How to stay safe during a thunderstorm

June 7, 2018 Providence Health Team


stay-safe-during-thunderstormLightning is a fascinating spectacle. The average lightning bolt can heat the air to temperatures five times hotter than the sun, the heat it generates causes vibrations resulting in the sound of thunder, and contrary to popular belief, lightning has been known to strike the same place twice. But much like other beautiful and turbulent phenomena found in nature, lightning is best observed from a safe distance.

As you can imagine, the most dangerous place to be during a thunderstorm is outside. Weather services and educational initiatives like Lightning Safety Awareness Week have helped keep the public safe and aware of the risks of taking chances with lightning. In fact, when the National Oceanic and Atmospheric Administration (NOAA) created their lightning safety campaign, they developed the familiar slogan, “When thunder roars, go indoors!”

Fortunately, lightning-related deaths have steadily decreased over the years. According to USA Today, the drop in lightning-related deaths are linked to a large population of people choosing urban regions over rural regions. Interestingly enough, the 1940’s had the largest number of recorded lightning deaths in history, averaging to around 100 deaths per year. This has mostly to do with the number of farmers operating machinery outside during storms.

Despite the declining number of lightning deaths, there was still a significant number reported in 2017, mostly in areas like Florida and Texas. In California, camping was dubbed the number one reason for lightning deaths. California also averages around 80,000 cloud-to-ground strikes a year, each bolt containing up to one billion volts of electricity.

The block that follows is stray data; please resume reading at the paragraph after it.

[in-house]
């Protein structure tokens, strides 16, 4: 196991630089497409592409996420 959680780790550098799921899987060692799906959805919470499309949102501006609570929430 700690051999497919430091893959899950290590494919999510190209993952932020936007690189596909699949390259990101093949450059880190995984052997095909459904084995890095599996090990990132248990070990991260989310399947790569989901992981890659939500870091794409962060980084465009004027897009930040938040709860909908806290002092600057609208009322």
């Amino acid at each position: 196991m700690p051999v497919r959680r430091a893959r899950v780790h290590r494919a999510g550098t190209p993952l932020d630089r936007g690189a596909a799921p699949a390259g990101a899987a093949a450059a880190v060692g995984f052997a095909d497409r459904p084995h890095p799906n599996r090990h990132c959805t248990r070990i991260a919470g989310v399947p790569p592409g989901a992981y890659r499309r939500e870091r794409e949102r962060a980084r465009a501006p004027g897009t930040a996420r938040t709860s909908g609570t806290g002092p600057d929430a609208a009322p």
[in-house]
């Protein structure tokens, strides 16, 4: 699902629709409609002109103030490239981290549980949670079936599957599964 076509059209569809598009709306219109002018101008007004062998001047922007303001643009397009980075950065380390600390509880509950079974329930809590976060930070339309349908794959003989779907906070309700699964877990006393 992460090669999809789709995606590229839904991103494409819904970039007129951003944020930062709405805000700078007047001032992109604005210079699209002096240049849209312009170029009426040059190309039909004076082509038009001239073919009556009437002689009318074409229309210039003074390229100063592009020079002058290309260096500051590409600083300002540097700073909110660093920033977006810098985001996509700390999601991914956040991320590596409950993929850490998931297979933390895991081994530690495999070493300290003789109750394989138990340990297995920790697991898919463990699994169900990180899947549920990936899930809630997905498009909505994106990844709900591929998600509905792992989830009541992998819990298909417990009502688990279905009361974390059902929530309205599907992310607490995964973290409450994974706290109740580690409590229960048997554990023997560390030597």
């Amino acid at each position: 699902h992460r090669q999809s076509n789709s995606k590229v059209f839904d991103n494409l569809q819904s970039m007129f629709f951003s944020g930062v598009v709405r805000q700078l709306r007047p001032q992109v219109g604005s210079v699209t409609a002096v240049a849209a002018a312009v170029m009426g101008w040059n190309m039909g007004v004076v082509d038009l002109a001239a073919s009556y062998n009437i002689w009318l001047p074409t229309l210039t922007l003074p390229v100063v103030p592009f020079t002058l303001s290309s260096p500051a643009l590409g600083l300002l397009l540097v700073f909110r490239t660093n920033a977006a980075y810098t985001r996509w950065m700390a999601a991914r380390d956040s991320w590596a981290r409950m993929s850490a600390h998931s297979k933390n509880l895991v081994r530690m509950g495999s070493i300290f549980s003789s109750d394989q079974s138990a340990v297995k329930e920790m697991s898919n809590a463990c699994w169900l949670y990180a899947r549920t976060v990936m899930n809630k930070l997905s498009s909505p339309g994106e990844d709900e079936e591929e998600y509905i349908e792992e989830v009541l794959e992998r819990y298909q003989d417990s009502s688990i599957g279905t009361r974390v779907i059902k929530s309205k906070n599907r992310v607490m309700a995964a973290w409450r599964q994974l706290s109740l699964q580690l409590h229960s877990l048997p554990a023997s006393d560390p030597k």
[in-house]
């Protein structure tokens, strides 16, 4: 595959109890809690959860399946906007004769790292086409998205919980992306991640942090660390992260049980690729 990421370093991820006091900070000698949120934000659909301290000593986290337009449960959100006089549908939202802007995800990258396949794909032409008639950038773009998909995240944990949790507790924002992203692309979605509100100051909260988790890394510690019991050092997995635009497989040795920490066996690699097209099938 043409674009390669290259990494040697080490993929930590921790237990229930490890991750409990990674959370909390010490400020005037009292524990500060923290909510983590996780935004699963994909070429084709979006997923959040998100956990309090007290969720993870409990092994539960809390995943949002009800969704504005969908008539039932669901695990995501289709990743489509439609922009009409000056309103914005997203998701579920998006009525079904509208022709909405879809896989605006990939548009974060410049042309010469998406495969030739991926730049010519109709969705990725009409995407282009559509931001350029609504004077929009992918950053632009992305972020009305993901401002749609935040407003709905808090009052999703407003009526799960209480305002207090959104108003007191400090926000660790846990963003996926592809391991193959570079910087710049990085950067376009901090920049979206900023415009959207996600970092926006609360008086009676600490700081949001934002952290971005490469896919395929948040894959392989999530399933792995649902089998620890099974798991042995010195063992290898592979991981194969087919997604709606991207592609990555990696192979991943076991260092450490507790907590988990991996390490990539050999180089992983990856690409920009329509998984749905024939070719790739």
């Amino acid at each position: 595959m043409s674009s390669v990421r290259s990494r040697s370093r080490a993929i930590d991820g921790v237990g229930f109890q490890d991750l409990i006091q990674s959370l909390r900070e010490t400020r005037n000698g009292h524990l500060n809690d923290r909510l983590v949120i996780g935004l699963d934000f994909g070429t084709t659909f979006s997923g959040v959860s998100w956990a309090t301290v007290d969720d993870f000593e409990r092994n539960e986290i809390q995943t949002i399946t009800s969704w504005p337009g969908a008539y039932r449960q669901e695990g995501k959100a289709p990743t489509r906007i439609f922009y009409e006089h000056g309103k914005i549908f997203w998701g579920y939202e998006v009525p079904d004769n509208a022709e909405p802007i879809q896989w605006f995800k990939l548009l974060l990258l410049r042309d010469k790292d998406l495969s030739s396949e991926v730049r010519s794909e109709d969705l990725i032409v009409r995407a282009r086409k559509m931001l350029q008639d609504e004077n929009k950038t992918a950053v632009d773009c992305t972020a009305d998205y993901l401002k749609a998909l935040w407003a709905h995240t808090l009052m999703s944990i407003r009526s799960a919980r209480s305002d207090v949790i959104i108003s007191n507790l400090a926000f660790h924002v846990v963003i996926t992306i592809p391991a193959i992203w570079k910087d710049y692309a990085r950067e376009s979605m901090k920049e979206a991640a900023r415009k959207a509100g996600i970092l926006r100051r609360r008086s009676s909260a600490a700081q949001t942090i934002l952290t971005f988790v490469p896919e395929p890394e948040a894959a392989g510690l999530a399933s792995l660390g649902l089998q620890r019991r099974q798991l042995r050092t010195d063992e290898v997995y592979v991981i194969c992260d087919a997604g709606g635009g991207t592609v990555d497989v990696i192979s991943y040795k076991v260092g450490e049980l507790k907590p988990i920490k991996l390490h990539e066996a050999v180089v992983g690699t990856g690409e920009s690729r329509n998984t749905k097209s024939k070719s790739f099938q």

What to do during a thunderstorm

Regardless if you’re outside or indoors during a thunderstorm, there are several safety protocols you can follow to ensure safe distance from lightning.

If you’re outdoors:

  • NOAA recommends that you find an enclosed shelter like a building or car to wait out the storm.
  • If you can’t find shelter, get low to the ground or find a ditch to stand in. If you’re walking out, walk downhill.
  • Avoid places like open fields or tops of hills where you are vulnerable to a lightning strike.
  • Stay away from water, a conductor of electricity, including large bodies like beaches or lakes.
  • Don’t risk it — if you hear thunder, take shelter immediately.

If you’re indoors:

  • Don’t attempt to shower, bathe, or use the sink during a storm, as lightning can travel through pipes.
  • Stay away from using corded electronic devices but don’t attempt to unplug them during a storm.
  • Position yourself towards the center of your home and avoid the windows and doors.
  • Avoid concrete floors and walls, most have metal wires that run through them.

What should you do if you see someone struck by lightning?

People who are struck by lightning may experience cardiac arrest. If you see someone struck by lightning, call 911 immediately. When people are struck, their bodies do not retain an electrical charge so it’s safe to touch them. CPR can be conducted on individuals who are not breathing or conscious in an effort to resuscitate them. As always, ensure you are clear of any present danger before attempting to assist someone else. In the case where victims of lightning strikes do not experience cardiac arrest, they most likely will experience muscle soreness, headaches, confusion, and severe burns. Again, anyone who is struck by lightning needs emergency medical care immediately.

Although lightning is spectacular to watch, play it safe by educating yourself about the dangers of thunderstorms. For more information on lightning safety, visit the NOAA’s lightning safety page.

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This information is not intended as a substitute for professional medical care. Always follow your health care professional's instructions.


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